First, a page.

Woman arrested for stealing car
Woman arrested (Representational picture ) Pixabay

A former woman customs officer was found guilty of fraudulently obtaining Goods and Services Tax (GST) refunds and sentenced to 15 months of imprisonment on Friday, April 20.

Singapore customs department the Inland Revenue Authority of Singapore (IRAS) and the local police released a joint statement on Friday, where they said that the accused, Pang Yeow Biah, pleaded guilty to 10 charges of fraudulent refunds involving about S$8,300.

Reports said the accused committed the crime between 2012 and 2014, when she was in-charge of processing claims made by tourists departing from Singapore's Changi Airport.

The concerned authority stated that when Pang received an opportunity, she would take the details of these rejected GST refund claims and use the electronic tourist refund scheme ("eTRS") to process the GST refunds into their credit cards.

Court documents showed that the 61-year-old accused not only used her office computer for this fraud, she also used eTRS self-help kiosks as well as the computers of four co-workers when they were not at their place or busy elsewhere.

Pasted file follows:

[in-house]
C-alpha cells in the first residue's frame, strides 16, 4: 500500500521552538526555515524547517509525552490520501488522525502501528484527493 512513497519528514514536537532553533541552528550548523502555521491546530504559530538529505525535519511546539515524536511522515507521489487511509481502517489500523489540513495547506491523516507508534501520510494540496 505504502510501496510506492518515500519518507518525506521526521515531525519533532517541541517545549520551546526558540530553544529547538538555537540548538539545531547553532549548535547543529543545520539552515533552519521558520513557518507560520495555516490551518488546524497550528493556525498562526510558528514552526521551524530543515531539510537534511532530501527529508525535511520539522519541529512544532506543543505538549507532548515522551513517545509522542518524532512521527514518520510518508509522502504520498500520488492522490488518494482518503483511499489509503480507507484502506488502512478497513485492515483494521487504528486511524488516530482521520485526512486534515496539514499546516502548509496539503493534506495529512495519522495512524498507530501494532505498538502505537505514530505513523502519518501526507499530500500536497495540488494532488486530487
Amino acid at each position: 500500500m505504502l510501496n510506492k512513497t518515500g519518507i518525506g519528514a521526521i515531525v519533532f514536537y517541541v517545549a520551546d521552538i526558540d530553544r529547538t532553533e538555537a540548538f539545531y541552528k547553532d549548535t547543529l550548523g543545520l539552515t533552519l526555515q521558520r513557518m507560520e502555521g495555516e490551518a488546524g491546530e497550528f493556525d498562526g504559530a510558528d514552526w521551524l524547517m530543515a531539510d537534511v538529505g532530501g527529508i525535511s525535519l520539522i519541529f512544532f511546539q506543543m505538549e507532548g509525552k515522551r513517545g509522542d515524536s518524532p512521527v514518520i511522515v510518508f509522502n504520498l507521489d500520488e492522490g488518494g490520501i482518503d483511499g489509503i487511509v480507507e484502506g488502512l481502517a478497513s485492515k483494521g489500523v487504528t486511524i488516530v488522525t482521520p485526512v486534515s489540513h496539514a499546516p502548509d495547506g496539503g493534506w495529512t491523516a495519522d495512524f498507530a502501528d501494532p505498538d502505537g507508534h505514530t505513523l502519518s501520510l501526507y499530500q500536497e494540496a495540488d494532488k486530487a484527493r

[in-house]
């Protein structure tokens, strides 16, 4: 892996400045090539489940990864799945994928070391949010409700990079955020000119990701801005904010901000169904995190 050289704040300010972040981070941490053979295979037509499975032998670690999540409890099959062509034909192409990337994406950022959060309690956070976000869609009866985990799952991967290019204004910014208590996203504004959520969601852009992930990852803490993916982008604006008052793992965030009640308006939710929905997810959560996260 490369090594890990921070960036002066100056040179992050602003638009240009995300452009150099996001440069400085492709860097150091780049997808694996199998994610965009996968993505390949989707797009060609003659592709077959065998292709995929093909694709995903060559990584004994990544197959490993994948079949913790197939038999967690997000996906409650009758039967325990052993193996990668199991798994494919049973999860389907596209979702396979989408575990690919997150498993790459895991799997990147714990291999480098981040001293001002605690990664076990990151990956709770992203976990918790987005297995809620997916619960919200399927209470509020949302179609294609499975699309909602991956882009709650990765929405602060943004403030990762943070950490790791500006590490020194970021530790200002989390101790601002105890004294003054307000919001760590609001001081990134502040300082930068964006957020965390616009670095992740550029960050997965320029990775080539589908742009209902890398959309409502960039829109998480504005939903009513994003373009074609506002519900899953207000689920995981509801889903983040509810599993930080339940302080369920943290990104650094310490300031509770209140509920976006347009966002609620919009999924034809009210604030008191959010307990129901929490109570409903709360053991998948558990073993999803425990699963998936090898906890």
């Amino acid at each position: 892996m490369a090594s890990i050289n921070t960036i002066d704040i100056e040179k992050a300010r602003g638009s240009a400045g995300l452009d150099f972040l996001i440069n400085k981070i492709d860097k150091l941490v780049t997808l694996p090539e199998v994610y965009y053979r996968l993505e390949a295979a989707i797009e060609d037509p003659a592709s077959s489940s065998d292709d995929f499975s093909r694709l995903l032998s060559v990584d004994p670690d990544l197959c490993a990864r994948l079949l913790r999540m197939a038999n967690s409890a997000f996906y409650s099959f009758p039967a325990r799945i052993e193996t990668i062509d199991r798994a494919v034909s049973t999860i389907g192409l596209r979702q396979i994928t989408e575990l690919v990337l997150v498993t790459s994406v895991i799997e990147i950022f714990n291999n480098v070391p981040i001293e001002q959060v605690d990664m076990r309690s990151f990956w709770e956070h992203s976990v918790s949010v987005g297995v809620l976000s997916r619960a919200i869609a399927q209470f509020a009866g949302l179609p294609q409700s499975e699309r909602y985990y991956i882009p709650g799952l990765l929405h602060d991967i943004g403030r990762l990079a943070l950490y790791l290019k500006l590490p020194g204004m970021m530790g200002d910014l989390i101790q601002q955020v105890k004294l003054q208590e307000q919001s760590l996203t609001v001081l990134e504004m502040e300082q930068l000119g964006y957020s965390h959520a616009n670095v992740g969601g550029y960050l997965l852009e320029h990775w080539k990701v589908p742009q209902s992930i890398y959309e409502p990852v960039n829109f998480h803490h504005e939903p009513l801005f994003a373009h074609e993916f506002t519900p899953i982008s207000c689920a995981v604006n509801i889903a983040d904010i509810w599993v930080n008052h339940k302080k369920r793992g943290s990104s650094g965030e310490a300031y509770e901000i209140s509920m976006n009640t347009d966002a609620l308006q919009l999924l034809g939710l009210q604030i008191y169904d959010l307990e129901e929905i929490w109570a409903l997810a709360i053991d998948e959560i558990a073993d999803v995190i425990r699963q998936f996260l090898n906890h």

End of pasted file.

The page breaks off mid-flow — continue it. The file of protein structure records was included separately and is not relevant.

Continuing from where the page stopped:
She transferred the amount to two different credit cards, which were registered in the name of her son's ex-girlfriend and the other one, a Malaysia-based card that was used by the same ex-girlfriend. Later she used the money to balance her own credit card expenses. Pang also asked the girl to purchase air tickets on her behalf by using the refunds.

The accused was ordered to pay a fine of S$24,906.15, which is three times more than the amount of tax defrauded.

The joint statement added that built-in system checks to identify cases and thorough data analytics of IRAS and Singapore Customs are able to detect suspicious GST refund claims and the fraud.

Earlier in February, a 34-year-old man, Li Xiangqing, another former customs officer was convicted for fraudulently obtaining Goods and Services Tax ("GST") tourist refunds under the eTRS.

The man was charged under section 62(1)(e) of the GST Act and pleaded guilty to 10 charges of the fraud amounting to $30,761.63. The court sentenced him to a total of 18 months' imprisonment and a penalty of $92,284.89,